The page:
Monroe Nathan Work of Tuskegee Institute, Chronicler of Black History

Monroe NathanOn August 15, 1866, Monroe Nathan Work, one of the most distinguished historians of the African American experience, was born in Iredell County.

Both of Work’s parents had been enslaved and, so with the promise of new horizons outside the South, the family moved to Illinois shortly after he was born. Work attended seminary in Chicago but decided that being a minister wasn’t for him and became a sociologist. While teaching in Georgia, he attracted the attention of Booker T. Washington, founder of Tuskegee Institute.

At Tuskegee, Work found his calling and life’s work. At the height of the Jim Crow era, he dedicated himself to documenting African American life and history and to assisting those seeking social justice.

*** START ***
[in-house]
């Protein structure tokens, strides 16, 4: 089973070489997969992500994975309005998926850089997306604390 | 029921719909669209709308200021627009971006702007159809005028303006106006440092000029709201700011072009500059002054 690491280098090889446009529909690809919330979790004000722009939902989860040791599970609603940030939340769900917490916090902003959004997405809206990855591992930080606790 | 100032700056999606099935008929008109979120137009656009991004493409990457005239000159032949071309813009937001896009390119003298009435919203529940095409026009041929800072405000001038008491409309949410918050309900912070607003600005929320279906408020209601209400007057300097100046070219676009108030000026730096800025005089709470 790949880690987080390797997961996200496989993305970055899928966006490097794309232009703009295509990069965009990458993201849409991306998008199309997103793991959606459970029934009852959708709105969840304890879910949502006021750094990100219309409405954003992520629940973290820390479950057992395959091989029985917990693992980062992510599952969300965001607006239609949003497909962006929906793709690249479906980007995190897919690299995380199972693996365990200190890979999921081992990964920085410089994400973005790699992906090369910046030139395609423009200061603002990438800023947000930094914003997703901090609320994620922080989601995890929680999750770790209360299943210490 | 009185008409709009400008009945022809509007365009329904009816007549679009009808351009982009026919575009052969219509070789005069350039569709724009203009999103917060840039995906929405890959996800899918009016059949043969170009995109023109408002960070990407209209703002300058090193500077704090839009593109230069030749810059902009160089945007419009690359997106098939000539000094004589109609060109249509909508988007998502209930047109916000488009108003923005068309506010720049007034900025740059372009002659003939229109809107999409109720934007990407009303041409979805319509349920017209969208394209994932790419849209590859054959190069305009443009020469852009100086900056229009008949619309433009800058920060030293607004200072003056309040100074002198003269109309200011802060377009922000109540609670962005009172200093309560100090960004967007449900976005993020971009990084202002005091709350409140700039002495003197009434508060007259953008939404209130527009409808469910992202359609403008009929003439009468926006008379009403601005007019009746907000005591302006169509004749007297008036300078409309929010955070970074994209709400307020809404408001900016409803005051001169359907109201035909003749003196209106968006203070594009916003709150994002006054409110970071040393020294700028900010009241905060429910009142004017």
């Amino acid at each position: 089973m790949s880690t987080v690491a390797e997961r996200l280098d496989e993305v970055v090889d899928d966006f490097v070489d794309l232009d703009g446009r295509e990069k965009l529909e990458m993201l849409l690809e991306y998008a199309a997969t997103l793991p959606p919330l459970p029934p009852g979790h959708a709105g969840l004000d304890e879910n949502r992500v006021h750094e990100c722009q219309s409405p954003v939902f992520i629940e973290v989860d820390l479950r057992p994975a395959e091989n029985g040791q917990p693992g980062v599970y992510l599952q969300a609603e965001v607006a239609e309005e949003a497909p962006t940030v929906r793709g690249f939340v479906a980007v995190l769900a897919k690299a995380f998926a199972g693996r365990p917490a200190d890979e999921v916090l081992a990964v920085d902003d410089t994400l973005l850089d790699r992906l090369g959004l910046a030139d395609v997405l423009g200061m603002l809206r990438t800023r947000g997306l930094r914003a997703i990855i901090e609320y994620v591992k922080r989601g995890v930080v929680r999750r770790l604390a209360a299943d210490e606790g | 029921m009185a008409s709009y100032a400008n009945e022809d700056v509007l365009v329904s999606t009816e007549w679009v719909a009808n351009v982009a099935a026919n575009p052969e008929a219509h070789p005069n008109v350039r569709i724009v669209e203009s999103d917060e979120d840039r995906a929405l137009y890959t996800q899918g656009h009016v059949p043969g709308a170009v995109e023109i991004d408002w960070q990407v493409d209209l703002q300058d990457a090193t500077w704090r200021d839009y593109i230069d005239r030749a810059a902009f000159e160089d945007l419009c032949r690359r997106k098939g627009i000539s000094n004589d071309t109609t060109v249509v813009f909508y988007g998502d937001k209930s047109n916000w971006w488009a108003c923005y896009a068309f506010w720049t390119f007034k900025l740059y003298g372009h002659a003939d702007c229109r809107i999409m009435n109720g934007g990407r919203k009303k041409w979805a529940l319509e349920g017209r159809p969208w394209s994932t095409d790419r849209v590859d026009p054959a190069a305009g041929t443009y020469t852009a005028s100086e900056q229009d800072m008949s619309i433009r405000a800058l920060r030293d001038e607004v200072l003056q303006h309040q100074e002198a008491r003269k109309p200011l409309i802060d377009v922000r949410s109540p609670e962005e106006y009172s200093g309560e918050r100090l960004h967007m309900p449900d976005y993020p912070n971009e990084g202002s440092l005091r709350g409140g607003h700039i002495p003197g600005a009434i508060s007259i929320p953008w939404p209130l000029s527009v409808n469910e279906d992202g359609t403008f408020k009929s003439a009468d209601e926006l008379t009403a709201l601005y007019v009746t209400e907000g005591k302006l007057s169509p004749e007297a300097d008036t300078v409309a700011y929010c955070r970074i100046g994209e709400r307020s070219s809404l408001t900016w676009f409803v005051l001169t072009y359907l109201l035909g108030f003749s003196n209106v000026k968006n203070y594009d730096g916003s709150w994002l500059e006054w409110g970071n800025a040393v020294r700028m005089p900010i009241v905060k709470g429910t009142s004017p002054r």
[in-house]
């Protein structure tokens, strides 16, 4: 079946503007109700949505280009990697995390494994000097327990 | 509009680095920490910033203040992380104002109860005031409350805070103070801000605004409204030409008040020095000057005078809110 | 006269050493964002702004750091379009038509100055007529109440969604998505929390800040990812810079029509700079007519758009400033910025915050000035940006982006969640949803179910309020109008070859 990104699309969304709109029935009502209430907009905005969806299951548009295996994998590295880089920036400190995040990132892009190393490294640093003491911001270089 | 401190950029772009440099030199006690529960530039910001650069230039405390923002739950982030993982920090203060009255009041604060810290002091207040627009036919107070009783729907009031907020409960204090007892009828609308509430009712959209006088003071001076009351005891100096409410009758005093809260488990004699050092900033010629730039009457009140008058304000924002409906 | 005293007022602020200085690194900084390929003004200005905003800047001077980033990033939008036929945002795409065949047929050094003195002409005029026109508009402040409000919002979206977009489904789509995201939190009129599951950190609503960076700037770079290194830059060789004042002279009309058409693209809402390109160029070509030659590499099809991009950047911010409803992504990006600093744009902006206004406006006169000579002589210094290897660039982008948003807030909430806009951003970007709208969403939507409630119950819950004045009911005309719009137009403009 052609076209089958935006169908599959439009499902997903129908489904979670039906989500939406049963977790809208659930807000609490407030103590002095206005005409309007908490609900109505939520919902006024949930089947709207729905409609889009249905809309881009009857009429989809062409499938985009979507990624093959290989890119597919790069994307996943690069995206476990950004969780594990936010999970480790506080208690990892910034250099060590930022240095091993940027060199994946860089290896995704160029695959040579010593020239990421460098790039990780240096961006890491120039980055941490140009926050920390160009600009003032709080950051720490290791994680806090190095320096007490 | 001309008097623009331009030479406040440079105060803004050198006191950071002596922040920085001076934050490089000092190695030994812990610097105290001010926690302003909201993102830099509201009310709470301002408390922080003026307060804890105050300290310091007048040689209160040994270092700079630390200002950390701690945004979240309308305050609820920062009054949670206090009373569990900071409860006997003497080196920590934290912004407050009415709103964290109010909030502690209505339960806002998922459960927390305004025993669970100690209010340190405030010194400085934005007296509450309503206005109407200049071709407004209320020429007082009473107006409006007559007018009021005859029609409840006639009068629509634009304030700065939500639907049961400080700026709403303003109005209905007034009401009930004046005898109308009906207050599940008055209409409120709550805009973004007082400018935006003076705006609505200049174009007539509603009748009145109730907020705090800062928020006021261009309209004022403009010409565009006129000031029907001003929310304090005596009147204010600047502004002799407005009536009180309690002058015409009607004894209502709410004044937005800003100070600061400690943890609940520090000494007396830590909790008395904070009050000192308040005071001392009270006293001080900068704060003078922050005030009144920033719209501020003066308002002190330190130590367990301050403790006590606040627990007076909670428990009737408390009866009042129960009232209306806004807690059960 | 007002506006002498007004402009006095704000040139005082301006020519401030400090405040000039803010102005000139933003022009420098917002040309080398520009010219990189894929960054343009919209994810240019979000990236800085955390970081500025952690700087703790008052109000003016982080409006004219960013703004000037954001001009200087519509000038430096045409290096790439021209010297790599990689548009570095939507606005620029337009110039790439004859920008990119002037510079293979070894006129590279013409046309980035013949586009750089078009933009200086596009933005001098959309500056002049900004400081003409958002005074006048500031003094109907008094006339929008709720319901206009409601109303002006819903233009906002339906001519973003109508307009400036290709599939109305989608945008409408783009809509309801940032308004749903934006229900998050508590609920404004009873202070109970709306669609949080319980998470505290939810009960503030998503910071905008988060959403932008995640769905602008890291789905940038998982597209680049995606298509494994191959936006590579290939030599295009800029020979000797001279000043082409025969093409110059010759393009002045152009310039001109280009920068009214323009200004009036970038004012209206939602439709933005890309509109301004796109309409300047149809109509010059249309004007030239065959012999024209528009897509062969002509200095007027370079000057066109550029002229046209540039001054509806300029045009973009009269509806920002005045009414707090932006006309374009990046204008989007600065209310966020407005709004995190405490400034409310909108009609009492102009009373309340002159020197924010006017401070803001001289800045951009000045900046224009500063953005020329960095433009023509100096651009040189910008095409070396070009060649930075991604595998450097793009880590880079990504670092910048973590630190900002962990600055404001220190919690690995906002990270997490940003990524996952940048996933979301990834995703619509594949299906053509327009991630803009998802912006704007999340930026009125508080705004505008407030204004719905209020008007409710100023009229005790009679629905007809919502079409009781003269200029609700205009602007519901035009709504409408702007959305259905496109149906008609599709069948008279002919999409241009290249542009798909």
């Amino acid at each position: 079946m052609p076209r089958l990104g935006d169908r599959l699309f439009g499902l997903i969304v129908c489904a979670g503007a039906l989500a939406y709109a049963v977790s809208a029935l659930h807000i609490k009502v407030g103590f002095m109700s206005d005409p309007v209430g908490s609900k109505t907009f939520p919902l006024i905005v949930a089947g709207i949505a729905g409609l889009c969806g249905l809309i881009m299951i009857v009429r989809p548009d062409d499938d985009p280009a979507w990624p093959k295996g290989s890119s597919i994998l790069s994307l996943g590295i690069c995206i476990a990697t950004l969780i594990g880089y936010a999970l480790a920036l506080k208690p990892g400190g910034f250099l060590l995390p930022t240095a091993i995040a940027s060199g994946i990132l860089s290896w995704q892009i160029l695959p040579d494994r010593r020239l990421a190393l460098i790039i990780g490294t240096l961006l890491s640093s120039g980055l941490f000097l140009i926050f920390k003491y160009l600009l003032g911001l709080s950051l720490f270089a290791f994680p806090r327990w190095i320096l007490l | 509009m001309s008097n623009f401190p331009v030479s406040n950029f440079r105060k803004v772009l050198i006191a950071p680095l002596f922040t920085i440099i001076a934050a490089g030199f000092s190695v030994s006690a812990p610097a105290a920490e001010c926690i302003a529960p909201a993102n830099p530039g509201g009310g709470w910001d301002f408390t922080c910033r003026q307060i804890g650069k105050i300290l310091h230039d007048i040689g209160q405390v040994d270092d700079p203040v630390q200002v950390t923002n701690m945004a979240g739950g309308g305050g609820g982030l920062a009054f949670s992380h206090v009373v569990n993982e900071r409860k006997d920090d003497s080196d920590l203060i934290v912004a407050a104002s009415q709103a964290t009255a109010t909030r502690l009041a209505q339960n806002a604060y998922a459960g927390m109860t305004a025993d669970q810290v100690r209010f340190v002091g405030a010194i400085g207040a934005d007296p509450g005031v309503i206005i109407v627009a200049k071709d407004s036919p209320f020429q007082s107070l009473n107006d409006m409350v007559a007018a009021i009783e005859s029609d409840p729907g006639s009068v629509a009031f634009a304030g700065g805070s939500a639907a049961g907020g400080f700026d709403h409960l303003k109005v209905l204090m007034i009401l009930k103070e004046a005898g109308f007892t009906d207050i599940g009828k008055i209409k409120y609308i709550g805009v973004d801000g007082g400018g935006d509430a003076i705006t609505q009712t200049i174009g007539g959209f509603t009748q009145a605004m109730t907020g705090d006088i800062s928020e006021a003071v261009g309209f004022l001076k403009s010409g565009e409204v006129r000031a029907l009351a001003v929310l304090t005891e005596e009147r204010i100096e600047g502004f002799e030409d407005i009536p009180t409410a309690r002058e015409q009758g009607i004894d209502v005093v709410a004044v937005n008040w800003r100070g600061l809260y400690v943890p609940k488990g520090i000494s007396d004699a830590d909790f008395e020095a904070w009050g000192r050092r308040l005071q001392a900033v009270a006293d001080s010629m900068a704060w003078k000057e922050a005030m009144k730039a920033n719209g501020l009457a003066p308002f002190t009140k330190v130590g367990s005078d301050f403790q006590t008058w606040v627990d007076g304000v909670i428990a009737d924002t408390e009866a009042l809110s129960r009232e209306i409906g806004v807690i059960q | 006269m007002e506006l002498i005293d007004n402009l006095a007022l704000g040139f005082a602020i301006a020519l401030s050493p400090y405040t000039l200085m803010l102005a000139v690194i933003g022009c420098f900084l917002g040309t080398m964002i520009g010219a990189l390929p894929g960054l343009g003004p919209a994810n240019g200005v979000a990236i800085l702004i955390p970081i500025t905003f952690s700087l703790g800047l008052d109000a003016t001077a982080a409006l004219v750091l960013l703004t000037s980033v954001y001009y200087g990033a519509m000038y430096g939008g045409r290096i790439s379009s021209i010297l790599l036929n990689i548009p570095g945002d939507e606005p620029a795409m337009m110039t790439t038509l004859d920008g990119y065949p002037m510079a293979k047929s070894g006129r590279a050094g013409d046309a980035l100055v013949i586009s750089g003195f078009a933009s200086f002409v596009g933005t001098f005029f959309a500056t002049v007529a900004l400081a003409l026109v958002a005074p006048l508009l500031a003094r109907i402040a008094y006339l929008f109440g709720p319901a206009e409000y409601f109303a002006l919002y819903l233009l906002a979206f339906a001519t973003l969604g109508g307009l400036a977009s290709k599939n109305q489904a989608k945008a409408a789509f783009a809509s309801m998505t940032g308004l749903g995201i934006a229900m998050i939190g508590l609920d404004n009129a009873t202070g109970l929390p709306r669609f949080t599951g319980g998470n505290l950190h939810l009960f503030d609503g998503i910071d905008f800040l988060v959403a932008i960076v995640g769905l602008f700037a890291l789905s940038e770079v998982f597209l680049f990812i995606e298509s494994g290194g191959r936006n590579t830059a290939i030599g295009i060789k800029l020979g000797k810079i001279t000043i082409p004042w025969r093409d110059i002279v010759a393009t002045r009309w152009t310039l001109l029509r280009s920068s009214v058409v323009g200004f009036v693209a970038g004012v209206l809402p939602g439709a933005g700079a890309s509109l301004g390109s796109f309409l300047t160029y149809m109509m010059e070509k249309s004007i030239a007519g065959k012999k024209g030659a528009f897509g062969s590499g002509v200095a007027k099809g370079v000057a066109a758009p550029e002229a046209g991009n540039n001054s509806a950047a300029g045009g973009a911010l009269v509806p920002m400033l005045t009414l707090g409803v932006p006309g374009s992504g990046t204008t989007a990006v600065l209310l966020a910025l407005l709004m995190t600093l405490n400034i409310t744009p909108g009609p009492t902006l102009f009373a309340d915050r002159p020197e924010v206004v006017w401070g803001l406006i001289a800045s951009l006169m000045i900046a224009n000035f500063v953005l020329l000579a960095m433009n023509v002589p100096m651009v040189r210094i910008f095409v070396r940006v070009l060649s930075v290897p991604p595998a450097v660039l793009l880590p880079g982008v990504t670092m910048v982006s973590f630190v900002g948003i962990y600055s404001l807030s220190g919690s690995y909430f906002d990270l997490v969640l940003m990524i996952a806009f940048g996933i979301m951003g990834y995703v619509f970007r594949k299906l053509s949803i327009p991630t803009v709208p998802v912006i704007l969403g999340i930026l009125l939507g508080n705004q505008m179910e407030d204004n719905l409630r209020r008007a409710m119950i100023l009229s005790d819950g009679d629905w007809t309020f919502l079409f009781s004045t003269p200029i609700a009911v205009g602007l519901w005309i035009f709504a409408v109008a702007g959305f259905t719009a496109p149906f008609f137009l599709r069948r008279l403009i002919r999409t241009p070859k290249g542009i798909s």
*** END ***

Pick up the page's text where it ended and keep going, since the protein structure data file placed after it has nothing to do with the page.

In 1912, Work began compiling The Negro Yearbook, a sort of almanac with information and statistics on the black experience. Among other endeavors he took care to document lynchings, lending credibility to the anti-lynching movement.

His masterwork was the Bibliography of the Negro in Africa and America, which appeared in 1928 and included 17,000 entries.  That year he received the Harmon Foundation Award for Distinguished Achievement.

Work died at his home in Tuskegee in 1945.

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